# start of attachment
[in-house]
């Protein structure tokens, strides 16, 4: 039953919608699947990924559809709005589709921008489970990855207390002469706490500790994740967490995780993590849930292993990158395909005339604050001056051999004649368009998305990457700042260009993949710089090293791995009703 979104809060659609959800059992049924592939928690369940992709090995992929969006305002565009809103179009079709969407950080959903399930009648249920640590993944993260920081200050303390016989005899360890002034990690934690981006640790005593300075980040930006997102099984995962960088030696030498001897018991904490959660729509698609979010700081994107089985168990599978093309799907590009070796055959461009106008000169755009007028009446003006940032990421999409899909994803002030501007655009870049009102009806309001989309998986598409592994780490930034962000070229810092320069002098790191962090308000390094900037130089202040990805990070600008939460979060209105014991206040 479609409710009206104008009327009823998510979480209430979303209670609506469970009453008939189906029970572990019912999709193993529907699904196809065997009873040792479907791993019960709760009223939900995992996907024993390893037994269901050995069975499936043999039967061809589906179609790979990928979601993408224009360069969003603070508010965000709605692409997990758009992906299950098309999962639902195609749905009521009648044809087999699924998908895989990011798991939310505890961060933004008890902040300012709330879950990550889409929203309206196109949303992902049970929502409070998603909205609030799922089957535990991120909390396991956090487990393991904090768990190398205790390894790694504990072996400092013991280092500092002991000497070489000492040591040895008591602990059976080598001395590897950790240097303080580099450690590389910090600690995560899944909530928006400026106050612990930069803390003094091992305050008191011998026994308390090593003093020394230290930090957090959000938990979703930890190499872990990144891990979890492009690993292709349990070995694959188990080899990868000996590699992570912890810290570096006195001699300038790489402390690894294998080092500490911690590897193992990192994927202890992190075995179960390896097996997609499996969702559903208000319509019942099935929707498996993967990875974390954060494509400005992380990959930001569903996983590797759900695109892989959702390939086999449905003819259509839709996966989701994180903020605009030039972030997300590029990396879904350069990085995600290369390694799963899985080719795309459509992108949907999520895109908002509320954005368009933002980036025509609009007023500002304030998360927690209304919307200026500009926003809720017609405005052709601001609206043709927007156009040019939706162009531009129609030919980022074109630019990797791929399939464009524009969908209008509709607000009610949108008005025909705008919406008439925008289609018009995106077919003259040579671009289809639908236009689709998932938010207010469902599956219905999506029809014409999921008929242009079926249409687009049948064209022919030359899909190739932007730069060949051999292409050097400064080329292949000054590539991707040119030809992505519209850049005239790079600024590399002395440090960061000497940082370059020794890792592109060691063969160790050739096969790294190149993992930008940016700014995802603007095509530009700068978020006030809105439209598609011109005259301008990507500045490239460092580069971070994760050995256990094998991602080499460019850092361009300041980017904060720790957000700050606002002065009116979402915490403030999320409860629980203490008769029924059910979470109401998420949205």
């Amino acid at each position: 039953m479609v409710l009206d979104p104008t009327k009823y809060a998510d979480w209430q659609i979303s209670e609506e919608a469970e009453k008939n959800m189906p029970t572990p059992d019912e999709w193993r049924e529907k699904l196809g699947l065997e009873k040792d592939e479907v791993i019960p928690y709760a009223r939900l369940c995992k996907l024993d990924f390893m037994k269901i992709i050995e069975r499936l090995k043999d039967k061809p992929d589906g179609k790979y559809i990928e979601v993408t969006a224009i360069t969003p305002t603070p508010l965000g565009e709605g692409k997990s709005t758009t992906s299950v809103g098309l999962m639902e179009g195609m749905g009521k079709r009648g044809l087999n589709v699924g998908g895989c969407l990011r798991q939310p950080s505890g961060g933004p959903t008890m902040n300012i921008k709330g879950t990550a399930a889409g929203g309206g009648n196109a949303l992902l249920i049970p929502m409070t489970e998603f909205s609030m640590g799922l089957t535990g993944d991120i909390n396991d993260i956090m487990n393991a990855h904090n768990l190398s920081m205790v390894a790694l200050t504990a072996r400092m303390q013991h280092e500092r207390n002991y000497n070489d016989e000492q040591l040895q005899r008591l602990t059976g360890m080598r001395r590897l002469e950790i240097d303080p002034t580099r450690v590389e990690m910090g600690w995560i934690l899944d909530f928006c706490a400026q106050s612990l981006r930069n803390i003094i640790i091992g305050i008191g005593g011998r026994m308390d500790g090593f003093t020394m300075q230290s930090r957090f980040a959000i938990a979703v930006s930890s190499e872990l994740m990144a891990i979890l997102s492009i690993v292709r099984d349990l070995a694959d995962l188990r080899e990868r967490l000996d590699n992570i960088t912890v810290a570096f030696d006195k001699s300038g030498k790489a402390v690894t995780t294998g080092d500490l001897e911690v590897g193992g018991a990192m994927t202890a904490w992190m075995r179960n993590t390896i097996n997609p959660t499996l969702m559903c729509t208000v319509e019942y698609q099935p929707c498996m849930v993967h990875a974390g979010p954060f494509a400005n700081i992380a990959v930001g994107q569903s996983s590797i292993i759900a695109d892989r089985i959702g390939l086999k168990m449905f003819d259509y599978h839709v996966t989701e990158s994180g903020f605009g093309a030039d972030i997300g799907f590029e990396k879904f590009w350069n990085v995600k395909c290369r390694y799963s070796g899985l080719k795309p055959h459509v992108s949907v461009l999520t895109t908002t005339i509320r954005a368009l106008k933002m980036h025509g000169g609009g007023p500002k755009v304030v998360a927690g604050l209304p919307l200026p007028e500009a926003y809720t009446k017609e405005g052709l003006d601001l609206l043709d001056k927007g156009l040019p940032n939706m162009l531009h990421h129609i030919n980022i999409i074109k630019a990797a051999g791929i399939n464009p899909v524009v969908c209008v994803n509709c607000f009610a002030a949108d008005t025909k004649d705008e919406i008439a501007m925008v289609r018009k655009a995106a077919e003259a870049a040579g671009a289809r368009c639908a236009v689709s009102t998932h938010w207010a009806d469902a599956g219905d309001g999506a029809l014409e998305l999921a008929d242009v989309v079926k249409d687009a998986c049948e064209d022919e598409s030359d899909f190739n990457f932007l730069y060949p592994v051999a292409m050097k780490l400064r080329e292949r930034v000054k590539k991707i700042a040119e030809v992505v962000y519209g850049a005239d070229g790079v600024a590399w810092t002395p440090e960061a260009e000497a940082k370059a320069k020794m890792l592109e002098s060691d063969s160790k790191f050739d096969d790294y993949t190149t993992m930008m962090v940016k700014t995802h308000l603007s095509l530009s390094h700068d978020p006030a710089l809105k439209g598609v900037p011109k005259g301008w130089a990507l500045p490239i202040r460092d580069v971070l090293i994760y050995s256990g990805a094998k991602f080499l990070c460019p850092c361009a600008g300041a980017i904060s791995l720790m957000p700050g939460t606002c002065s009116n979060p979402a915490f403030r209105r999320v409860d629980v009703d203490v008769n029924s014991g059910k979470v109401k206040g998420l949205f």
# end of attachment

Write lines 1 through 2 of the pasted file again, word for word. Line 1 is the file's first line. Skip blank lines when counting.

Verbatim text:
[in-house]
């Protein structure tokens, strides 16, 4: 039953919608699947990924559809709005589709921008489970990855207390002469706490500790994740967490995780993590849930292993990158395909005339604050001056051999004649368009998305990457700042260009993949710089090293791995009703 979104809060659609959800059992049924592939928690369940992709090995992929969006305002565009809103179009079709969407950080959903399930009648249920640590993944993260920081200050303390016989005899360890002034990690934690981006640790005593300075980040930006997102099984995962960088030696030498001897018991904490959660729509698609979010700081994107089985168990599978093309799907590009070796055959461009106008000169755009007028009446003006940032990421999409899909994803002030501007655009870049009102009806309001989309998986598409592994780490930034962000070229810092320069002098790191962090308000390094900037130089202040990805990070600008939460979060209105014991206040 479609409710009206104008009327009823998510979480209430979303209670609506469970009453008939189906029970572990019912999709193993529907699904196809065997009873040792479907791993019960709760009223939900995992996907024993390893037994269901050995069975499936043999039967061809589906179609790979990928979601993408224009360069969003603070508010965000709605692409997990758009992906299950098309999962639902195609749905009521009648044809087999699924998908895989990011798991939310505890961060933004008890902040300012709330879950990550889409929203309206196109949303992902049970929502409070998603909205609030799922089957535990991120909390396991956090487990393991904090768990190398205790390894790694504990072996400092013991280092500092002991000497070489000492040591040895008591602990059976080598001395590897950790240097303080580099450690590389910090600690995560899944909530928006400026106050612990930069803390003094091992305050008191011998026994308390090593003093020394230290930090957090959000938990979703930890190499872990990144891990979890492009690993292709349990070995694959188990080899990868000996590699992570912890810290570096006195001699300038790489402390690894294998080092500490911690590897193992990192994927202890992190075995179960390896097996997609499996969702559903208000319509019942099935929707498996993967990875974390954060494509400005992380990959930001569903996983590797759900695109892989959702390939086999449905003819259509839709996966989701994180903020605009030039972030997300590029990396879904350069990085995600290369390694799963899985080719795309459509992108949907999520895109908002509320954005368009933002980036025509609009007023500002304030998360927690209304919307200026500009926003809720017609405005052709601001609206043709927007156009040019939706162009531009129609030919980022074109630019990797791929399939464009524009969908209008509709607000009610949108008005025909705008919406008439925008289609018009995106077919003259040579671009289809639908236009689709998932938010207010469902599956219905999506029809014409999921008929242009079926249409687009049948064209022919030359899909190739932007730069060949051999292409050097400064080329292949000054590539991707040119030809992505519209850049005239790079600024590399002395440090960061000497940082370059020794890792592109060691063969160790050739096969790294190149993992930008940016700014995802603007095509530009700068978020006030809105439209598609011109005259301008990507500045490239460092580069971070994760050995256990094998991602080499460019850092361009300041980017904060720790957000700050606002002065009116979402915490403030999320409860629980203490008769029924059910979470109401998420949205």